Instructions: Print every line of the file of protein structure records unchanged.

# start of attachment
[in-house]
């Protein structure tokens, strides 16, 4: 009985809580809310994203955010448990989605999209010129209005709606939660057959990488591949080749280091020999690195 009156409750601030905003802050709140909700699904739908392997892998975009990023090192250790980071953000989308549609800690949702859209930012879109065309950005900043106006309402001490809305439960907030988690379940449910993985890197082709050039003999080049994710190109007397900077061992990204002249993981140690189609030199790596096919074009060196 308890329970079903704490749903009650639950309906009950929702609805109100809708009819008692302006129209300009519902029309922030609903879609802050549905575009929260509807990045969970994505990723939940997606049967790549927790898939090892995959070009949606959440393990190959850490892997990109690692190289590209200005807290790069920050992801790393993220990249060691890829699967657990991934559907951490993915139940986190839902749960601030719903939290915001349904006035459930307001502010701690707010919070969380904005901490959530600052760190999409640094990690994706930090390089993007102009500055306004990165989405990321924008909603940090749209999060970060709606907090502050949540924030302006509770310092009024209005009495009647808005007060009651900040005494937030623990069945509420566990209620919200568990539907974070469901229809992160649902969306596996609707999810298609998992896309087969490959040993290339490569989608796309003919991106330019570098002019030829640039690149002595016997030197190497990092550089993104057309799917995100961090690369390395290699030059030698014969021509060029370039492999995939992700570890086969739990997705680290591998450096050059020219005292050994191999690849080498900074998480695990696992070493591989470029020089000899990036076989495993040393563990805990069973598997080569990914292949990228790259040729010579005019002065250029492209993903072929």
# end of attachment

[in-house]
């Protein structure tokens, strides 16, 4: 009985809580809310994203955010448990989605999209010129209005709606939660057959990488591949080749280091020999690195 009156409750601030905003802050709140909700699904739908392997892998975009990023090192250790980071953000989308549609800690949702859209930012879109065309950005900043106006309402001490809305439960907030988690379940449910993985890197082709050039003999080049994710190109007397900077061992990204002249993981140690189609030199790596096919074009060196 308890329970079903704490749903009650639950309906009950929702609805109100809708009819008692302006129209300009519902029309922030609903879609802050549905575009929260509807990045969970994505990723939940997606049967790549927790898939090892995959070009949606959440393990190959850490892997990109690692190289590209200005807290790069920050992801790393993220990249060691890829699967657990991934559907951490993915139940986190839902749960601030719903939290915001349904006035459930307001502010701690707010919070969380904005901490959530600052760190999409640094990690994706930090390089993007102009500055306004990165989405990321924008909603940090749209999060970060709606907090502050949540924030302006509770310092009024209005009495009647808005007060009651900040005494937030623990069945509420566990209620919200568990539907974070469901229809992160649902969306596996609707999810298609998992896309087969490959040993290339490569989608796309003919991106330019570098002019030829640039690149002595016997030197190497990092550089993104057309799917995100961090690369390395290699030059030698014969021509060029370039492999995939992700570890086969739990997705680290591998450096050059020219005292050994191999690849080498900074998480695990696992070493591989470029020089000899990036076989495993040393563990805990069973598997080569990914292949990228790259040729010579005019002065250029492209993903072929």